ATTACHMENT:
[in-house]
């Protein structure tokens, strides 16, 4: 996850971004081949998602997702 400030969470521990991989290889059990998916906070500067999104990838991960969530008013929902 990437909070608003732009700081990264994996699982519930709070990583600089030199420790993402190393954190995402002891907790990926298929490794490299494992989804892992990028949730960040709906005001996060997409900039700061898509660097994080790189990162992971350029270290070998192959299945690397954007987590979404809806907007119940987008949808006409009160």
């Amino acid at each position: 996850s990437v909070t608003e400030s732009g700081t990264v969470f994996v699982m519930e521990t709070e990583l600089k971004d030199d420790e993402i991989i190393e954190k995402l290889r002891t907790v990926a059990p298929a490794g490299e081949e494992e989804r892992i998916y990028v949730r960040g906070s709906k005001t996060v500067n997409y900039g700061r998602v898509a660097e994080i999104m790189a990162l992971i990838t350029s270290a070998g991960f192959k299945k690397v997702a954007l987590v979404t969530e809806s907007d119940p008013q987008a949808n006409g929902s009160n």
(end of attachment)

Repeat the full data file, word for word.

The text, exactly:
[in-house]
């Protein structure tokens, strides 16, 4: 996850971004081949998602997702 400030969470521990991989290889059990998916906070500067999104990838991960969530008013929902 990437909070608003732009700081990264994996699982519930709070990583600089030199420790993402190393954190995402002891907790990926298929490794490299494992989804892992990028949730960040709906005001996060997409900039700061898509660097994080790189990162992971350029270290070998192959299945690397954007987590979404809806907007119940987008949808006409009160």
């Amino acid at each position: 996850s990437v909070t608003e400030s732009g700081t990264v969470f994996v699982m519930e521990t709070e990583l600089k971004d030199d420790e993402i991989i190393e954190k995402l290889r002891t907790v990926a059990p298929a490794g490299e081949e494992e989804r892992i998916y990028v949730r960040g906070s709906k005001t996060v500067n997409y900039g700061r998602v898509a660097e994080i999104m790189a990162l992971i990838t350029s270290a070998g991960f192959k299945k690397v997702a954007l987590v979404t969530e809806s907007d119940p008013q987008a949808n006409g929902s009160n």